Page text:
Turkey will host its first Formula One Grand Prix this coming weekend, introducing a new country and circuit to the sport. The 5.340km / 3.318 mile Istanbul Speed Park is located 80kms / 50miles to the east of the city, on the Asian side of the ...
Turkey will host its first Formula One Grand Prix this coming weekend, introducing a new country and circuit to the sport. The 5.340km / 3.318 mile Istanbul Speed Park is located 80kms / 50miles to the east of the city, on the Asian side of the Bosporus.
The track, the technical infrastructure of which was provided by Team McLaren Mercedes Technology Partner Siemens, is characterised by a number of gradient changes, having been built on four different levels. It is formed of six right handers and eight left turns. It is between 14 and 21.5 metres wide and races will be run anti-clockwise as with Imola and Interlagos.
The grandstands are capable of seating 75,000, with the natural banking providing space for 50,000 more. Over 124,000 tyres have been used to build the tyre barriers at the track.
Construction of the Hermann Tilke designed Speed Park began on 10th September 2003 on an area larger than 2.2 million square metres, and it is the second motor racing circuit to be built in Turkey. Izmir race track is the other, located at Pinabashi.
The inaugural Turkish Grand Prix will be the first `sail-away' race, with a ship transporting all the team trucks from Trieste in Italy to Istanbul.
Team McLaren Mercedes arrives in Turkey in second position in the Constructors' Championship with 105 points, 12 points off current leaders Renault. Kimi remains second in the Drivers' World Championship with 61 points whilst Juan Pablo is fifth with 34 points.
"It was a great result in Hungary for me and there are still six races with a maximum of 60 points to be won for a driver. As there is no testing at the Istanbul Speed Park, this is the first time I will have seen the track this weekend."
"I have seen graphics and it looks like a good layout with a mix of challenges, such as slow and fast corners, long straights, and elevation changes. I hope we can put on a good race at the inaugural Turkish Grand Prix for the Turkish fans and everybody watching TV worldwide."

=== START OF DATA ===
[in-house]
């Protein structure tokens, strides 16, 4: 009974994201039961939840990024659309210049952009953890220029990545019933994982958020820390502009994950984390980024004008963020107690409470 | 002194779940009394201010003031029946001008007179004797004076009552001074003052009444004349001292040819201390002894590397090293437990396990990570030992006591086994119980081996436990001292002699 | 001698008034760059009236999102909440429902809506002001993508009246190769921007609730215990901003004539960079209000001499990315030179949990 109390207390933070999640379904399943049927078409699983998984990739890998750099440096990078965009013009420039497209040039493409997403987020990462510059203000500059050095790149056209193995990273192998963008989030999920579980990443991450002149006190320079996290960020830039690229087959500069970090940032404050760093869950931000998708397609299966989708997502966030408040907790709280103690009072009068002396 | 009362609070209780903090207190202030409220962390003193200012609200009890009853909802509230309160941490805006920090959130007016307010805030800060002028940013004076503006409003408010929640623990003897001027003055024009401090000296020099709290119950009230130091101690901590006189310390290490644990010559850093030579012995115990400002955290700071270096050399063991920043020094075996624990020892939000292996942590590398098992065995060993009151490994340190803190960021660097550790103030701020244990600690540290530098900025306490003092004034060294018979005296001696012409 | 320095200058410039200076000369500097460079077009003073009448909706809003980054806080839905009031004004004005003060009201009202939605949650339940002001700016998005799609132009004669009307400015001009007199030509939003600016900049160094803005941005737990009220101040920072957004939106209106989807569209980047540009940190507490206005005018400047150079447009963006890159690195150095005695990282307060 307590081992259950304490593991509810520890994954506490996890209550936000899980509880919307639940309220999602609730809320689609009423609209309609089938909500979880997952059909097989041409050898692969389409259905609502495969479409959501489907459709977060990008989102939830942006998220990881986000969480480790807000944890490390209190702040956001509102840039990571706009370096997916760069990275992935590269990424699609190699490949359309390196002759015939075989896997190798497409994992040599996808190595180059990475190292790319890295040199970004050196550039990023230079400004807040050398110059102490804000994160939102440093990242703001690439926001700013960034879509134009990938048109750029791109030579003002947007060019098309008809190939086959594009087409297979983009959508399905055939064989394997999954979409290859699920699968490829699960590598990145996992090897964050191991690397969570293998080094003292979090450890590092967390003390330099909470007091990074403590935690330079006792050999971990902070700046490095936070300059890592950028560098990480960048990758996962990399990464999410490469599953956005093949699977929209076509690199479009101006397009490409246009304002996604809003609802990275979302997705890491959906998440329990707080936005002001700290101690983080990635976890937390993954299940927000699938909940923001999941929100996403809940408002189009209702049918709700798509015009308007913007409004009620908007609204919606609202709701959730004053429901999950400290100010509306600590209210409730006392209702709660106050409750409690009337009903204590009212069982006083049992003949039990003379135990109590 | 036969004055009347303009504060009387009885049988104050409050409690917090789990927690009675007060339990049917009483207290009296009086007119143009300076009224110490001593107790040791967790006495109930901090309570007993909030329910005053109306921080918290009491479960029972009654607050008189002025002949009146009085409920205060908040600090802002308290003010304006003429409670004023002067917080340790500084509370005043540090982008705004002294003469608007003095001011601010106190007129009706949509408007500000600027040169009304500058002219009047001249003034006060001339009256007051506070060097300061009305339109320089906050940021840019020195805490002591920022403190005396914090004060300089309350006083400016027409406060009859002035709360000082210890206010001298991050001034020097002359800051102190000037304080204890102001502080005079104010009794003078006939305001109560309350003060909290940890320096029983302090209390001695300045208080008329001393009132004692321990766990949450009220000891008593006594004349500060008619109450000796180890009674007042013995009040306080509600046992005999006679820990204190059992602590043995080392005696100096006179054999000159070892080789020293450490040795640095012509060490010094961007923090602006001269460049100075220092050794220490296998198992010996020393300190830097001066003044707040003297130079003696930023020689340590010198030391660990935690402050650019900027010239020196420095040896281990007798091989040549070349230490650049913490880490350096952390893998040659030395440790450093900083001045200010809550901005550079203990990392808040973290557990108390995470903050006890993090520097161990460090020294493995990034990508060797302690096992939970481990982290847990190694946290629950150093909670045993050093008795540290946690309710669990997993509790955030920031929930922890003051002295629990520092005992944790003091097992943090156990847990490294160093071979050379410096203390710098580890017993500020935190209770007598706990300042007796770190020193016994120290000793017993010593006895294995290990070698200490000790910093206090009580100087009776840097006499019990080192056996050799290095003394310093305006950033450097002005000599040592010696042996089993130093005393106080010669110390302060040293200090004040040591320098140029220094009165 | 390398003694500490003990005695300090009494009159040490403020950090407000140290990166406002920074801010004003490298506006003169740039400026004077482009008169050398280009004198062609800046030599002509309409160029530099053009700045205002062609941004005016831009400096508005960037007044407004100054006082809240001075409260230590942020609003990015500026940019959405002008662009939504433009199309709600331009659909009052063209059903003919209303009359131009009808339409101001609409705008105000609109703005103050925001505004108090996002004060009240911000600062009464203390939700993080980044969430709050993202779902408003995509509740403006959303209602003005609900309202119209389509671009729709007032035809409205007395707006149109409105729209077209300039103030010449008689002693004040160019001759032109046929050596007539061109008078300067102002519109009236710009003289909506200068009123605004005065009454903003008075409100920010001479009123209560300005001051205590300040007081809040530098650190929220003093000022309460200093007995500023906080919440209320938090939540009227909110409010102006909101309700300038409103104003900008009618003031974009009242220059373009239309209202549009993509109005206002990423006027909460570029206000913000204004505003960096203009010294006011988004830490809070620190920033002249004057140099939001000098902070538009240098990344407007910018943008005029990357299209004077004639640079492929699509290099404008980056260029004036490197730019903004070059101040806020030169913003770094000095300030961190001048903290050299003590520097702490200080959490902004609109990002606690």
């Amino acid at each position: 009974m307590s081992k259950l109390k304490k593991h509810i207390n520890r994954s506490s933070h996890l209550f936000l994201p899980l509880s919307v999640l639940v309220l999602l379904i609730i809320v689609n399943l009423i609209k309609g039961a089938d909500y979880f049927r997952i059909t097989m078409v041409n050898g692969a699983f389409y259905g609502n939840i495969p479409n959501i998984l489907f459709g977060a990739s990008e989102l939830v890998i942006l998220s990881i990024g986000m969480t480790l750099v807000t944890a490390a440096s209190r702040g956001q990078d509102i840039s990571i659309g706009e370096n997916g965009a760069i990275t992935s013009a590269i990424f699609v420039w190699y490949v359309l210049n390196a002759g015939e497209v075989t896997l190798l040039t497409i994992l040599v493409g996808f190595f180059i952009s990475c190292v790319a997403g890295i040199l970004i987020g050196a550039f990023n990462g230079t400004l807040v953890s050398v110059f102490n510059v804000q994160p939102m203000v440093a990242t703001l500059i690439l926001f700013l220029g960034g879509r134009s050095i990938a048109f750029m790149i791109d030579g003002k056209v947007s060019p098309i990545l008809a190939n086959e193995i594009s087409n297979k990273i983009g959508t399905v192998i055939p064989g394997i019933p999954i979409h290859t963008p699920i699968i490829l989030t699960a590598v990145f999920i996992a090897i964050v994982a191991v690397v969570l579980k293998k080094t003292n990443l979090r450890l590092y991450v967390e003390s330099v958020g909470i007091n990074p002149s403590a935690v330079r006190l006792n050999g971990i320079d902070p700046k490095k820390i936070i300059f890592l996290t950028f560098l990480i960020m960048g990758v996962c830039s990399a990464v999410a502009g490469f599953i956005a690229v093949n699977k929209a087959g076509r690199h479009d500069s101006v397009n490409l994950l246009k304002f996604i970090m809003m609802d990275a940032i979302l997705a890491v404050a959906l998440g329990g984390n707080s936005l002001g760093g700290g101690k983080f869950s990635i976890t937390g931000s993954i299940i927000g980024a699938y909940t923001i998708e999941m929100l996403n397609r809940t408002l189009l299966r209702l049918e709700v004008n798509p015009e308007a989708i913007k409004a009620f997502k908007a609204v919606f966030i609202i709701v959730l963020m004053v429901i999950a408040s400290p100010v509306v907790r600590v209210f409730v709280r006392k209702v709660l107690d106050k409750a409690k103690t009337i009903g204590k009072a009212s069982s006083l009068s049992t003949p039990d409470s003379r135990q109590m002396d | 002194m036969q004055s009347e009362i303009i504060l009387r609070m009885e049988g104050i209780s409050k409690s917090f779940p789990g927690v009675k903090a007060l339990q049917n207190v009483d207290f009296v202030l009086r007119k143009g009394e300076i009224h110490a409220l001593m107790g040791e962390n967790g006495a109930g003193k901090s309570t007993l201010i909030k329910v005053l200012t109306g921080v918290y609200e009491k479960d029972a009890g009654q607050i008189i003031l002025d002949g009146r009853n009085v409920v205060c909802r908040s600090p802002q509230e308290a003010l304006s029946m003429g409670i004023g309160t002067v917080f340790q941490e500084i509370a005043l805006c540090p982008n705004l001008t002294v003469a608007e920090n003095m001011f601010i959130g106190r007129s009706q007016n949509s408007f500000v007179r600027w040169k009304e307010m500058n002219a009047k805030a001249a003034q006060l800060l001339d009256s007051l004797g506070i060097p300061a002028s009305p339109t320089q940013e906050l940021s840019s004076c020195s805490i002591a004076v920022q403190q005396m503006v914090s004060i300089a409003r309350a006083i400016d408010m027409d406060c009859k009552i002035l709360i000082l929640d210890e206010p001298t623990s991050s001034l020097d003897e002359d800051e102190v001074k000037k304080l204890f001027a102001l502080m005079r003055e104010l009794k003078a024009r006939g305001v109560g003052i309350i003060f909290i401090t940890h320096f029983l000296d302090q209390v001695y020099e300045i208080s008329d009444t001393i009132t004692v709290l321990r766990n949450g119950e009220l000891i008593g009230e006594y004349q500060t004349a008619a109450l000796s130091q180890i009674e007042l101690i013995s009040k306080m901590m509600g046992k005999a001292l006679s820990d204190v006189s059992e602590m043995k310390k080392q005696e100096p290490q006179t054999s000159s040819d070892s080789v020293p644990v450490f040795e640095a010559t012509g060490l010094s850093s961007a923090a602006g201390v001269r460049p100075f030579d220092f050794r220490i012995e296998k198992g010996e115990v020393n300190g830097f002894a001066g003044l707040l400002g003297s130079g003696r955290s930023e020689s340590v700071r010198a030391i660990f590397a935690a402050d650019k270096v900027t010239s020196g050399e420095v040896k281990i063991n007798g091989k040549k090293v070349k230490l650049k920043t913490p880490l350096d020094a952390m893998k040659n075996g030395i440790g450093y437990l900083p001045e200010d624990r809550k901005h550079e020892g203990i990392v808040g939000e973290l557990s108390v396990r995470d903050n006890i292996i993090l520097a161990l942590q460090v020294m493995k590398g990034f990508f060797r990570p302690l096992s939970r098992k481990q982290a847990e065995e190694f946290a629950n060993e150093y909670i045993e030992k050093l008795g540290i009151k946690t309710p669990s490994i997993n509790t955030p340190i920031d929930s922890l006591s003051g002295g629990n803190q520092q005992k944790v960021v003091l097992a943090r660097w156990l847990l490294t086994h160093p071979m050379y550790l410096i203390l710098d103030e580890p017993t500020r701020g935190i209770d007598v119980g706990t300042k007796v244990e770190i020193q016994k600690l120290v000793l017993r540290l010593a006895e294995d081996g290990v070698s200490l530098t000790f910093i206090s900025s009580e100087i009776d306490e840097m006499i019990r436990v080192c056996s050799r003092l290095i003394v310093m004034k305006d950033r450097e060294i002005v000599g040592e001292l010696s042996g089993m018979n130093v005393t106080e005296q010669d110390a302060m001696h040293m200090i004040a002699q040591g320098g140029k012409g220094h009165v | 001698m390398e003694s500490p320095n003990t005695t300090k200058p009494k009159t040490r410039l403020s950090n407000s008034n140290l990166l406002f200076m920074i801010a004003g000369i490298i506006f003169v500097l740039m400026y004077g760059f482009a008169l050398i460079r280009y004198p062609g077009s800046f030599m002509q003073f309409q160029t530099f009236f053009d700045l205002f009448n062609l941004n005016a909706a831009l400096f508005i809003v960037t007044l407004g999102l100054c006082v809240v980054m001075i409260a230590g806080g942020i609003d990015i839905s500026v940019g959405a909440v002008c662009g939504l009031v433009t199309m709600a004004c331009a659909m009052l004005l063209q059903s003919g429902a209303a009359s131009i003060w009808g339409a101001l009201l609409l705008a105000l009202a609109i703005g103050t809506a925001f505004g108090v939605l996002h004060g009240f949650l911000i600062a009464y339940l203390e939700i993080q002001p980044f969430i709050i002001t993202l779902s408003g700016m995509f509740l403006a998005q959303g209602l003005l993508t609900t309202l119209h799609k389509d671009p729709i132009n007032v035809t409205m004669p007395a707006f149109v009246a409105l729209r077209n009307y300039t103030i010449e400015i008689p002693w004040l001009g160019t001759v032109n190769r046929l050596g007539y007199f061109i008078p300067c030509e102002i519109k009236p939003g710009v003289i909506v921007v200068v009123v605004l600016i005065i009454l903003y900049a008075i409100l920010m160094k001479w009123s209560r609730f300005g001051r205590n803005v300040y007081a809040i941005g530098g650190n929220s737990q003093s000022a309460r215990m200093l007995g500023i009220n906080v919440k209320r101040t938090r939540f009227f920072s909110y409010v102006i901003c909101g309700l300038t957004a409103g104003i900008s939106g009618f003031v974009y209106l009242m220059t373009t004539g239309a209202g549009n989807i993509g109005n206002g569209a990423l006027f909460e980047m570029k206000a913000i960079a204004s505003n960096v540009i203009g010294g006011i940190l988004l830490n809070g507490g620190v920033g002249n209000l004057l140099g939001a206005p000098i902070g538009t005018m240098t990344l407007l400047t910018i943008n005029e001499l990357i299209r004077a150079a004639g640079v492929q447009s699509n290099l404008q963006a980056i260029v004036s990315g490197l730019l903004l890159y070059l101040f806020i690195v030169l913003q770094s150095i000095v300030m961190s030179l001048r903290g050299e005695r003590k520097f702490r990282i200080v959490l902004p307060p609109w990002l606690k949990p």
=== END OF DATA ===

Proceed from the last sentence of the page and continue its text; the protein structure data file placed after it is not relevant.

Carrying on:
Juan Pablo Montoya:
"I enjoy driving on newly designed circuits, such as Malaysia and Shanghai, so I am looking forward to the Turkish Grand Prix. The car feels great and hopefully I will be able to make the most of it this weekend and finish on the podium. When we get there on Thursday I will go for a recce with my engineers, to take a close look at braking points, cambers, apexes and so on."
"It should be quite a quick track, the estimated top speeds are around 320km/h. The longest straight is just over 700 metres, it has a slight right kink in the middle and it will be interesting to see what affect this will have on overtaking along this section of the track."
Pedro de la Rosa:
"I had the opportunity to visit the Istanbul Speed Park earlier this year, when the circuit was in the final stages of construction. It looks like a great track, with some interesting and unique corners. Because we have no track data, the process of selecting the correct tyre with Michelin on Friday will be particularly key."
Martin Whitmarsh, CEO Formula One, Team McLaren Mercedes:
"Following the Hungarian Grand Prix, the pace of work within the team has been unrelenting. This has included final preparations for the inaugural Turkish Grand Prix, using CFD tools provided by BAE SYSTEMS running on Sun Microsystems Technical Computing Farms."
"As we don't have a previous bank of data, there will be some additional set-up work to conduct on the track on Friday, and Pedro will be focusing solely on tyre choice with Michelin. There has been the chance for those who have been travelling to take a well deserved short break but everyone is now keen to get back to racing and the fight for the Championships."
Norbert Haug, Vice President, Mercedes-Benz Motorsport:
"With the inaugural Turkish Grand Prix this coming weekend we enter the final and crucial stage of the 2005 World Championship with six races in eight weeks until the final at Shanghai on 16 October. The Istanbul Otodrom has an interesting circuit design."
"The track has been adjusted to the terrain as known from classical circuits such as the Nürburging Nordschleife and Spa. The corners require a lot of downforce; however, the cars also need high speed on the straights. It will be a real challenge for drivers and engineers to evaluate the optimum set-up. It will be interesting to see who will find the best balance for this new track."